Why is it done this way? It derives from ideology that innovation is the result of exploitation from the innovator for commercial gain. By having high restrictions on sharing, modifying and using existing code, this gives power back to the users and groups that utilize the code for their own purposes.

To protect and benefit creators to support innovation we have copyright. This is a legal right that grants creators exclusive rights to their work. However copyright creates monopoly while it accommodates proprietary software and their profit.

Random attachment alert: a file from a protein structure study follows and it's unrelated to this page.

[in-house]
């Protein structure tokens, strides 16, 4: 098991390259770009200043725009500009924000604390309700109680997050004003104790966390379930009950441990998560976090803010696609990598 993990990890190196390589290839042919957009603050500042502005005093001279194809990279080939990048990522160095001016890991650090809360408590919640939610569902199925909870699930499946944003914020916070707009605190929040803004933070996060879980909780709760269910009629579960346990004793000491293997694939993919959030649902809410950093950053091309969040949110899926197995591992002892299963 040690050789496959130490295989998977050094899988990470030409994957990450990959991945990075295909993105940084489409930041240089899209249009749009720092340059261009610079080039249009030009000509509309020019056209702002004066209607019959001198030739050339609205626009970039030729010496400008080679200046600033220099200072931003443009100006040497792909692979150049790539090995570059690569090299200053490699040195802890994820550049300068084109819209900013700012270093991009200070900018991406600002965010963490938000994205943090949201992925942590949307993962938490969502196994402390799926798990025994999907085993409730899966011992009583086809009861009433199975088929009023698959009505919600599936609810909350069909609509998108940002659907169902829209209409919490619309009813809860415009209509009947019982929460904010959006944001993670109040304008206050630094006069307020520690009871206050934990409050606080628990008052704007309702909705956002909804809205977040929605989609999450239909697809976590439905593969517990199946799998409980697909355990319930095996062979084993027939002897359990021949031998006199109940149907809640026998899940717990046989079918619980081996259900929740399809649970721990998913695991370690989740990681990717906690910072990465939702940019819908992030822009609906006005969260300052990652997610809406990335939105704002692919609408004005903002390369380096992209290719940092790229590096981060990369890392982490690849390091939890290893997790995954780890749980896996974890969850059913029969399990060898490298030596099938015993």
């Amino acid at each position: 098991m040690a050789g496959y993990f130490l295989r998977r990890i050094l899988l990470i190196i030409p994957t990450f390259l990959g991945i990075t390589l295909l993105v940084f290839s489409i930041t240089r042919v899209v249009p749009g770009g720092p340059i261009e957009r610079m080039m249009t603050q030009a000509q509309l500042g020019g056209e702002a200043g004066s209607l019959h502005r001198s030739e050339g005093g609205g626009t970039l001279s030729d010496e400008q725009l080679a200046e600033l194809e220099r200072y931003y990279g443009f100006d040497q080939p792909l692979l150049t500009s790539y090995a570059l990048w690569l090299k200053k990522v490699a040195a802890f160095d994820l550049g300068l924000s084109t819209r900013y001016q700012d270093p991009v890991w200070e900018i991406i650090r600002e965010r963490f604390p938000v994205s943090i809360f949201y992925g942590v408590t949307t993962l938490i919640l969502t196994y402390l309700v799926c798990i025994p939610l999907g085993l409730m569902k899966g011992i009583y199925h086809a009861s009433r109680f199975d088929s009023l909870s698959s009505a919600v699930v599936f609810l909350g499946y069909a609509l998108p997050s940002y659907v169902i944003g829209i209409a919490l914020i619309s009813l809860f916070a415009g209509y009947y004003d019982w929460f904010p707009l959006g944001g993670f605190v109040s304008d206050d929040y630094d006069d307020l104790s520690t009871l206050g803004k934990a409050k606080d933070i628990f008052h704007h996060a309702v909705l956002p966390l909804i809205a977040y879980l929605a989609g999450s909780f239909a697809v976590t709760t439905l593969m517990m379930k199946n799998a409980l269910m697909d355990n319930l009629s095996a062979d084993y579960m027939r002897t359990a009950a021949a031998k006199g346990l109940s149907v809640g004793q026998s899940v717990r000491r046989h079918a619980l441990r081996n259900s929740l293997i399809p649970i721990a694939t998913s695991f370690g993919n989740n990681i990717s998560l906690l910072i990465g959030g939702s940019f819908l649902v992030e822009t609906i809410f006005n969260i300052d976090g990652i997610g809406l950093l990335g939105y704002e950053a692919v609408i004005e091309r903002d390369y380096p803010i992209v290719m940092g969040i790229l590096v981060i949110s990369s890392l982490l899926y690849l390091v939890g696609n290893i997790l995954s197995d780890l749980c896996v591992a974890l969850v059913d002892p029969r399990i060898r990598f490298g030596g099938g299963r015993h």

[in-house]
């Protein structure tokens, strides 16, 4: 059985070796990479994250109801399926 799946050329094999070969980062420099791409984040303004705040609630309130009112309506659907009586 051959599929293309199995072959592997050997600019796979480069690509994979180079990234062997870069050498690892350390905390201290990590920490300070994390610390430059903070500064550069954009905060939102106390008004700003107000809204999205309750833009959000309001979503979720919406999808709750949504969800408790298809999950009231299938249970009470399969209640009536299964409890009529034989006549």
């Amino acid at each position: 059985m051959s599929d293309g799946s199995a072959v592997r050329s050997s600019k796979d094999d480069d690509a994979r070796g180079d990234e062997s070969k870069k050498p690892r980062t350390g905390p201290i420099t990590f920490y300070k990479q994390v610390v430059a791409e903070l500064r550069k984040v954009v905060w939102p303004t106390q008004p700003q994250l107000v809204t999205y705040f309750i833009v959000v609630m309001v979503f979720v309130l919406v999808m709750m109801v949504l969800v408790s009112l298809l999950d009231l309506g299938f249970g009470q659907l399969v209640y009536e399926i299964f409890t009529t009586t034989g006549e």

Richard Stallman, a computer scientist working for MIT could not access the code which could upgrade his software, as companies denied his request. Upset by the culture that was restrictive in freedom created by these companies, he and a group of like-minded individuals created a Free Software Foundation GNU to counter the inhibitions on creativity and freedom of speech.

Open source addresses copyright. The perception of proprietary ideology is being changed and is gaining support. While having open source as the primary means of sharing being debatable, it is slowly growing, and may be a part of our culture in the future.